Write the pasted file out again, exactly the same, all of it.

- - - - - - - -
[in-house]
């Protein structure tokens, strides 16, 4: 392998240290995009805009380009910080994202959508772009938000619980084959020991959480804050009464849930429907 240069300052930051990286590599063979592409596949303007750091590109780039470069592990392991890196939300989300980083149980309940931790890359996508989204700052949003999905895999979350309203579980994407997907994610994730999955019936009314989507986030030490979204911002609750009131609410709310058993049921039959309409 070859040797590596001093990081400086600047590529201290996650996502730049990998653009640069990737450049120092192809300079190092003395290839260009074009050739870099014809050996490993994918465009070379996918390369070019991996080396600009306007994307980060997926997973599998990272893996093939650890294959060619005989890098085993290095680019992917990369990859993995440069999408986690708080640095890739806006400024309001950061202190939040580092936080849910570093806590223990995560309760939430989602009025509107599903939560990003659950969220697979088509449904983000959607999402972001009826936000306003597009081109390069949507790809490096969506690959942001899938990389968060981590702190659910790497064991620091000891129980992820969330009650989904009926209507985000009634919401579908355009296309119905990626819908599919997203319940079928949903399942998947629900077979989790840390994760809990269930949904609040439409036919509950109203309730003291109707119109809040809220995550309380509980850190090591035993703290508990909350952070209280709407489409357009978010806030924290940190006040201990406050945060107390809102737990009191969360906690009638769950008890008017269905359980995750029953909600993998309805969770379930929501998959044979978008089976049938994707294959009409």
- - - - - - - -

[in-house]
């Protein structure tokens, strides 16, 4: 392998240290995009805009380009910080994202959508772009938000619980084959020991959480804050009464849930429907 240069300052930051990286590599063979592409596949303007750091590109780039470069592990392991890196939300989300980083149980309940931790890359996508989204700052949003999905895999979350309203579980994407997907994610994730999955019936009314989507986030030490979204911002609750009131609410709310058993049921039959309409 070859040797590596001093990081400086600047590529201290996650996502730049990998653009640069990737450049120092192809300079190092003395290839260009074009050739870099014809050996490993994918465009070379996918390369070019991996080396600009306007994307980060997926997973599998990272893996093939650890294959060619005989890098085993290095680019992917990369990859993995440069999408986690708080640095890739806006400024309001950061202190939040580092936080849910570093806590223990995560309760939430989602009025509107599903939560990003659950969220697979088509449904983000959607999402972001009826936000306003597009081109390069949507790809490096969506690959942001899938990389968060981590702190659910790497064991620091000891129980992820969330009650989904009926209507985000009634919401579908355009296309119905990626819908599919997203319940079928949903399942998947629900077979989790840390994760809990269930949904609040439409036919509950109203309730003291109707119109809040809220995550309380509980850190090591035993703290508990909350952070209280709407489409357009978010806030924290940190006040201990406050945060107390809102737990009191969360906690009638769950008890008017269905359980995750029953909600993998309805969770379930929501998959044979978008089976049938994707294959009409």